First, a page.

Buying up niche startups can only take you so far, because at some point you've got to consolidate. Coupa’s new travel and expense platform neatly sums its acquisition strategy to date, but some features could be a little hit-and-miss.
Business spending management platform Coupa has launched a dedicated travel and expense platform, following years of buying up niche startups.
Booking platform Pana was the most recent, as Skift revealed a year ago, and before that it bought flight reshopping tool Yapta in January 2020 — just as the pandemic hit. Coupa CEO Rob Bernshteyn said he “maybe” regretted the timing and price tag of that latter deal.
Coupa and other expense software forms like Emburse have had rival SAP Concur in their sights for a while, but Coupa appears to have regrouped and this latest rollout packs a punch: some features are well-adapted to post-pandemic travel, but some may grate with company travel managers, if not chief financial officers. At the end of the day, Coupa is designed to help companies manage their spending through procurement tools, not manage business trips.
Rolling Up the Features
Coupa’s new travel and expense platform, launched Tuesday, wraps up several features from its acquisitions.
First, Yapta automatically rebooks flights if the price drops, and this tactic is about to become very relevant with air fares volatile as countries open and close their borders. It’s one reason why hotel re-shopping tool Tripbam ventured into aviation to develop a platform for travel buyers to track and re-shop these fluctuating tickets. “As we get into air, as we start digging into the data, as we start seeing the issues around contract availability, and market share measurement, and some of the other craziness in the air space, continuous sourcing is something else we’ll be looking at as well,” said CEO Steve Reynolds in June last year. Flight re-shopping tool FairFly has also been growing during the pandemic.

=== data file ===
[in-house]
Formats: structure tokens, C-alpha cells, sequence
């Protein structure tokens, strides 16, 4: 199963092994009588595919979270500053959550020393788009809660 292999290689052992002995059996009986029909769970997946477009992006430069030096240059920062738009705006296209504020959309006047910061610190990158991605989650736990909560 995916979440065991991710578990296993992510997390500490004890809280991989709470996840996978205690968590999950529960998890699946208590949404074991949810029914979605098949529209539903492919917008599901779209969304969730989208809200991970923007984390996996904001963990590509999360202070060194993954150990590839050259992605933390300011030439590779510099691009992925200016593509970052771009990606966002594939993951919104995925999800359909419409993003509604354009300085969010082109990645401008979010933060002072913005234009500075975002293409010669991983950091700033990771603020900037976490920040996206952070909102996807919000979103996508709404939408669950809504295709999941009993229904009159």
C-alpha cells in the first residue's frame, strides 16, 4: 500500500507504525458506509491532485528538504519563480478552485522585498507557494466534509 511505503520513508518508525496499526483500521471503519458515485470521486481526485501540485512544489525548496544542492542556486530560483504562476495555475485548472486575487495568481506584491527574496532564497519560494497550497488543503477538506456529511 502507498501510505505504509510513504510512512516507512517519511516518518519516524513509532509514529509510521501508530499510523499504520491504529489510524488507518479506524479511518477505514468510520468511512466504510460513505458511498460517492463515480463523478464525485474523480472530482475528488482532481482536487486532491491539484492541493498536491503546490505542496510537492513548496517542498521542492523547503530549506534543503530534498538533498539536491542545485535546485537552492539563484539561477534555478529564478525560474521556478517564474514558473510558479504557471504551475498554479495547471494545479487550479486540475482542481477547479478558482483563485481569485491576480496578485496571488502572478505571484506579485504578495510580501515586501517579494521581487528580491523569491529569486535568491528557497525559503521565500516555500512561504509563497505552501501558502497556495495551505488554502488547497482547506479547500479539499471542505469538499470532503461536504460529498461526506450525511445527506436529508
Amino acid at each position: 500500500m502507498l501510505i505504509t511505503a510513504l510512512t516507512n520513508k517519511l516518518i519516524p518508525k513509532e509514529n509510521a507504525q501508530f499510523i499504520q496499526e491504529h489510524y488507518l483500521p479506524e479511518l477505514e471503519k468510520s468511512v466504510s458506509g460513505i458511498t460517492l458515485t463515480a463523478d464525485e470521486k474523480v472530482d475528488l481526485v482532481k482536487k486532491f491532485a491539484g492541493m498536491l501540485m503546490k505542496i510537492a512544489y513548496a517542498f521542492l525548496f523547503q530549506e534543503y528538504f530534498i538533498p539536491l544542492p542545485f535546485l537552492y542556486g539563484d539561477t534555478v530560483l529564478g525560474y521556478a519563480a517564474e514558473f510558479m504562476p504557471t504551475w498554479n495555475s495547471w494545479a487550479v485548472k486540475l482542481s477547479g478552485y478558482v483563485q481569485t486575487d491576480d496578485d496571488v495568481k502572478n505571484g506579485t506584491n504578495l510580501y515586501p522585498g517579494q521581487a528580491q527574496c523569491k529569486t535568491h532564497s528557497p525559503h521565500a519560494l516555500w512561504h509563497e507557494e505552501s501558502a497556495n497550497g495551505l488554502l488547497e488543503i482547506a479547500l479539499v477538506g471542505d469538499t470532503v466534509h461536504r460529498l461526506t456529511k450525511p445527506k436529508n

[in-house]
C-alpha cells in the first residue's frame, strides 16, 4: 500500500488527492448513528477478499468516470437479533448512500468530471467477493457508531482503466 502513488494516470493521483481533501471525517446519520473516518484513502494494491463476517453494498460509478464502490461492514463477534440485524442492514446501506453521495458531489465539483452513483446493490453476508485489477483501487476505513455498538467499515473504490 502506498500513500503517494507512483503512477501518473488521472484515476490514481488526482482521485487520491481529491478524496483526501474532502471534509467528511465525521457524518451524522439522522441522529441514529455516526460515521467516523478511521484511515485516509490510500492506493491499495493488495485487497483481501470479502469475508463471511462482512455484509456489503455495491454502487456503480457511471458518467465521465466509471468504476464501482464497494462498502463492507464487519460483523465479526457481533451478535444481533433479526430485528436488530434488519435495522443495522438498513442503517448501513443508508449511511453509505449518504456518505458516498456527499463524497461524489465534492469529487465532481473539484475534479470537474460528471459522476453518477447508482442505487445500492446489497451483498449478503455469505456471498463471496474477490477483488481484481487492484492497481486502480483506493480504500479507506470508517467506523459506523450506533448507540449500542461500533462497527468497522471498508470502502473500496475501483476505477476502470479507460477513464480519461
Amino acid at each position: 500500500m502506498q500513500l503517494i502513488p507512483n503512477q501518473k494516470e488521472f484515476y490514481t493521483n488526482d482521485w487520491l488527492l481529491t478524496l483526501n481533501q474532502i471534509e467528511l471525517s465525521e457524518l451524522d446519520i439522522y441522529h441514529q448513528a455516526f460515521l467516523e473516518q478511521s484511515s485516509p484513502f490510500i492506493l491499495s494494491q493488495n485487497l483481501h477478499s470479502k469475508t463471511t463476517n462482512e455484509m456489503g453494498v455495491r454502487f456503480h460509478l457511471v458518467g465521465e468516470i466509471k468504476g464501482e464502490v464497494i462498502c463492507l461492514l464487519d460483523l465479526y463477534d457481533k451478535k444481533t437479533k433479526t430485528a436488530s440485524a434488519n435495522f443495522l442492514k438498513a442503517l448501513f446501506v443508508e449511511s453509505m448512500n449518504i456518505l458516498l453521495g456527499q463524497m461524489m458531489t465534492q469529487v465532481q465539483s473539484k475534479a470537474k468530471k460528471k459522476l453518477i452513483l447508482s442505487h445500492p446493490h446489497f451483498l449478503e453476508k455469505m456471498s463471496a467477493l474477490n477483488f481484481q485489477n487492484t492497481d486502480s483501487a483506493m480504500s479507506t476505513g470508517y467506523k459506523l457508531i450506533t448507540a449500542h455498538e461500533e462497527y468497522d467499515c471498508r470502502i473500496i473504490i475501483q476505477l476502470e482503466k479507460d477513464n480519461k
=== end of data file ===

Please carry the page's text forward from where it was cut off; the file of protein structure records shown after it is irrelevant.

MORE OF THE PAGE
Yapta is now embedded into Coupa Travel and Expense as “Coupa Travel Saver”, according to the company. “Given the rapidly changing conditions brought on by the pandemic, we see Travel Saver’s price assurance technology to be more important than ever,” Valerie Layman, Coupa’s vice president product management for travel, told Skift. “By unifying it with our travel and expense solution, we’re providing customers with a safety net that helps them drive travel booking savings without any effort.”
Pana, meanwhile, offers an artificial intelligence-style concierge service for booking flights, hotels, cars and dining. But like Yapta, is the brand being phased out following this launch? “Bringing Pana to Coupa has been all about deepening customer value while broadening our set of capabilities,” Layman said. “We are excited about the visibility and control that an end-to-end travel and expense solution provides to organizations and Pana’s technology has been integral to building our new unified solution.”
When quizzed on whether the platform puts Coupa in a stronger position to better compete with SAP Concur, Layman wouldn’t be drawn on the specifics. “We’ve talked to customers and they’ve shared that some of the critical pain points they’re dealing with are poor user experience leading to low adoption, fragmented approaches, and limited ability to benchmark insights all of which are resulting in lost value,” she said. “We understand their concerns and needs and have built our new solution to address them.”